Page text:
A statute denying jurisdiction to the courts of Illinois in
actions for damages occasioned by death occurring in another state
in consequence of wrongful conduct was construed by the supreme
court of the state as applying equally to an action on a
sister-state judgment founded on such a cause of action.
that, so applied, it contravened the full faith and
credit clause of the Constitution. P. 252 U. S.
The law of Alabama, which gives a right of action in that state
for death by wrongful act, cannot, by its declaration that such
actions may not be maintained elsewhere, affect the right to
enforce by action in another state a judgment recovered on such a
cause of action in Alabama. P. 252 U. S.
A judgment of a state supreme court giving a meaning and effect
to a statute of the state which brings it in conflict with the
federal Constitution is reviewable by writ of error. P.
252 U. S. 416
285 Illinois, 188, reversed; writ of certiorari dismissed.
THE case is stated in the opinion.
Page 252 U. S. 413
MR. JUSTICE HOLMES delivered the opinion of the Court.
This is an action of debt brought in Illinois upon a judgment
recovered in Alabama. The defendant pleaded
Page 252 U. S. 414
to the jurisdiction that the judgment was for negligently
causing the death of the plaintiff's intestate in Alabama. The
plaintiff demurred to the plea, setting up Article IV, §§ 1 and 2
of the Constitution of the United States. A statute of Illinois
provided that no action should be brought or prosecuted in that
state for damages occasioned by death occurring in another state in
consequence of wrongful conduct. The Supreme Court of Illinois held
that as, by the terms of the statute, the original action could not
have been brought there, the Illinois Courts had no jurisdiction of
a suit upon the judgment. The Circuit Court of Kane County having
ordered that the demurrer be quashed, its judgment was affirmed.
285 Ill. 188.
In the court below and in the argument before us, reliance was
placed upon Anglo-American Provision Co. v. Davis Provision
Co., No. 1, 191 U. S. 373
language in Wisconsin v. Pelican Insurance Co.,
127 U. S. 265
former as showing that the clause requiring full faith and credit
to be given to judgments of other state does not require a state to
furnish a Court, and the latter as sanctioning an inquiry into the
nature of the original cause of action in order to determine the
jurisdiction of a court to enforce a foreign judgment founded upon
it. But we are of opinion that the conclusion sought to be built
upon these premises in the present case cannot be sustained.
Anglo-American Provision Co. v. Davis Provision Co.
a suit by a foreign corporation on a foreign judgment against a
foreign corporation. The decision is sufficiently explained without
more by the views about foreign corporations that had prevailed
unquestioned since Bank of Augusta v.
13 Pet. 519, 38 U. S.
-591. Moreover, no doubt there is truth in the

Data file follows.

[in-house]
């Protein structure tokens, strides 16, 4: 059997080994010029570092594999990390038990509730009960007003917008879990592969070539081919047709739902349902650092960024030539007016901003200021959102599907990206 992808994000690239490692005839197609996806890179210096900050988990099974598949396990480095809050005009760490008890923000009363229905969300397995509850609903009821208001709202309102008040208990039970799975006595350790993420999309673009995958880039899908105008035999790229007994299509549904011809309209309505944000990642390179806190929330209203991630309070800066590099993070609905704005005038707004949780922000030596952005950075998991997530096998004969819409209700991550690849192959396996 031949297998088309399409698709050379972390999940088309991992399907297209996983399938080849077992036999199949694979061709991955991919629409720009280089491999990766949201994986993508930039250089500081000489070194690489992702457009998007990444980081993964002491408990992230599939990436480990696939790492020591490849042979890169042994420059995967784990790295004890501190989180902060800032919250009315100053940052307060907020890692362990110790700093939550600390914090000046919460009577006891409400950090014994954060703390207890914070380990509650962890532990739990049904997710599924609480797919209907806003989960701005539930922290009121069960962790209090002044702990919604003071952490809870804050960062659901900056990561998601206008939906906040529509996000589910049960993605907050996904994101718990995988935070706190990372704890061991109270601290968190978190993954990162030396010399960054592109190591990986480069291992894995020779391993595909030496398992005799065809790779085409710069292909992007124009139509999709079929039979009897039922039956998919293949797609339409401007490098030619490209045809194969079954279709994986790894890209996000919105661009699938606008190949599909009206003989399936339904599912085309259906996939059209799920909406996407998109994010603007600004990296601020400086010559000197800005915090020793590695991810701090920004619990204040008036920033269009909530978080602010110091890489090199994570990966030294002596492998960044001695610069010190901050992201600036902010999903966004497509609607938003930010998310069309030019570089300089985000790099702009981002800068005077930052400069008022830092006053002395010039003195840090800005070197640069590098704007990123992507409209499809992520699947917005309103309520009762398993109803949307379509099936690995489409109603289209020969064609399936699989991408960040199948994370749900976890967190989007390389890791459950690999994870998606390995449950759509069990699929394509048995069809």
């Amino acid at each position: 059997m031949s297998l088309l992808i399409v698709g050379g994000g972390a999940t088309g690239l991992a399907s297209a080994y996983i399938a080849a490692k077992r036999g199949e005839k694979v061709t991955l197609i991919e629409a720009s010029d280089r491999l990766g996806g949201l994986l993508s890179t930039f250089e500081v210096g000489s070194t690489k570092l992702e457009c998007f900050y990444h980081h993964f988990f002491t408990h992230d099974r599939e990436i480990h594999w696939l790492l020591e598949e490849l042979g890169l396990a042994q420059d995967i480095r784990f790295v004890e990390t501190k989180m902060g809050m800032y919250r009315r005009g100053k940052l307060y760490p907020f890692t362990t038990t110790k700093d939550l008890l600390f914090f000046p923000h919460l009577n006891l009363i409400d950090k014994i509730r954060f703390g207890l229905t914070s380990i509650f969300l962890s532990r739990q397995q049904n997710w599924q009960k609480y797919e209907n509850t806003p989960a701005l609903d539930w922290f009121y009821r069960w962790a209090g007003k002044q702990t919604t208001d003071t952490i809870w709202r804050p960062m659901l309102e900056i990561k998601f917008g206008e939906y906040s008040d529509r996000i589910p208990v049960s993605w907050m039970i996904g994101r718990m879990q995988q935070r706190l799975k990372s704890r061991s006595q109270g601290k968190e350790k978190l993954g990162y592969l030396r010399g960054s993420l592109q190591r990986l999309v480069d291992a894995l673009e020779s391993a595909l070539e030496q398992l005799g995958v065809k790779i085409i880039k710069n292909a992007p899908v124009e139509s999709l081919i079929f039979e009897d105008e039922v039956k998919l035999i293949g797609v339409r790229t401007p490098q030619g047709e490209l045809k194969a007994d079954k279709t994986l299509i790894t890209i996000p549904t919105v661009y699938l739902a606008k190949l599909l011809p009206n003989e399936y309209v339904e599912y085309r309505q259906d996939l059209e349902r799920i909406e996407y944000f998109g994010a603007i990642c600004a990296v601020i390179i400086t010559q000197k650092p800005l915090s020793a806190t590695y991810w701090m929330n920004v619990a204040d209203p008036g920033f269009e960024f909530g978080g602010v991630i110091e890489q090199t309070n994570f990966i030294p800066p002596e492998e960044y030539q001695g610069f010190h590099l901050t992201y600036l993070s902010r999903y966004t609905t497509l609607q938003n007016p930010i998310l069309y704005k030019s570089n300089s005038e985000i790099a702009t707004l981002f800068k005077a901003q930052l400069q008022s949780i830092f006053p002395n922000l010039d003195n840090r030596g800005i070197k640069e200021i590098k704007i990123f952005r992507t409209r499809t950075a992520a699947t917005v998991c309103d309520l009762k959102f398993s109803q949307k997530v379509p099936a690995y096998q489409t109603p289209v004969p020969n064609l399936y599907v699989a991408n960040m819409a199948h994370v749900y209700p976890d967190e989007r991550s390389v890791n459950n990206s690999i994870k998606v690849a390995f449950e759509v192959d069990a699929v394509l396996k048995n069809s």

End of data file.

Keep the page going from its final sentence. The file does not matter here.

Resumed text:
proposition that the Constitution does not require the state to
furnish a court. But it also is true that there are limits to the
power of exclusion and to the power to consider the nature of
Page 252 U. S. 415
the cause of action before the foreign judgment based upon it is
In Fauntleroy v. Lum, 210 U. S. 230
was held that the courts of Mississippi were bound to enforce a
judgment rendered in Missouri upon a cause of action arising in
Mississippi and illegal and void there. The policy of Mississippi
was more actively contravened in that case than the policy of
Illinois is in this. Therefore the fact that here the original
cause of action could not have been maintained in Illinois is not
an answer to a suit upon the judgment. See
5 Wall. 290; Converse v.
Hamilton, 224 U. S. 243
But, this being true, it is plain that a state cannot escape its
constitutional obligations by the simple device of denying
jurisdiction in such cases to courts otherwise competent. The
assumption that it could not do so was the basis of the decision in
International Text Book Co. v. Pigg, 217 U. S.
, 217 U. S.
-112, and the same principle was foreshadowed in
General Oil Co. v. Crain, 209 U.
, 209 U. S. 216
209 U. S. 220
209 U. S. 228
and in Fauntleroy v. Lum, 210 U.
, 210 U. S.
-236. See Keyser v. Lowell,
117 F. 400;
Chambers v. Baltimore & Ohio R. Co., 207 U.
, 207 U. S. 148
and cases cited. Whether the Illinois statute should be construed
as the Mississippi act was construed in Fauntleroy v. Lum
was for the supreme court of the state to decide, but, read as that
court read it, it attempted to achieve a result that the
Constitution of the United States forbade.
Some argument was based upon the fact that the statute of
Alabama allowed an action to be maintained in a court of competent
jurisdiction within the state "and not elsewhere." But when the
cause of action is created, the invalidity of attempts to limit the
jurisdiction of other states to enforce it has been established by
the decisions of this Court. Tennessee Coal, Iron & R. Co.
v. George, 233 U. S. 354
Atchison, Topeka & Santa Fe Ry. Co. v. Sowers,
213 U. S. 55
had these decisions been otherwise,
Page 252 U. S. 416
they would not have imported that a judgment rendered exactly as
required by the Alabama statute was not to have the respect due to
other judgments of a sister state.
As the judgment below upheld a statute that was invalid as
construed, the writ of error was the proper proceeding, and the
writ of certiorari must be dismissed.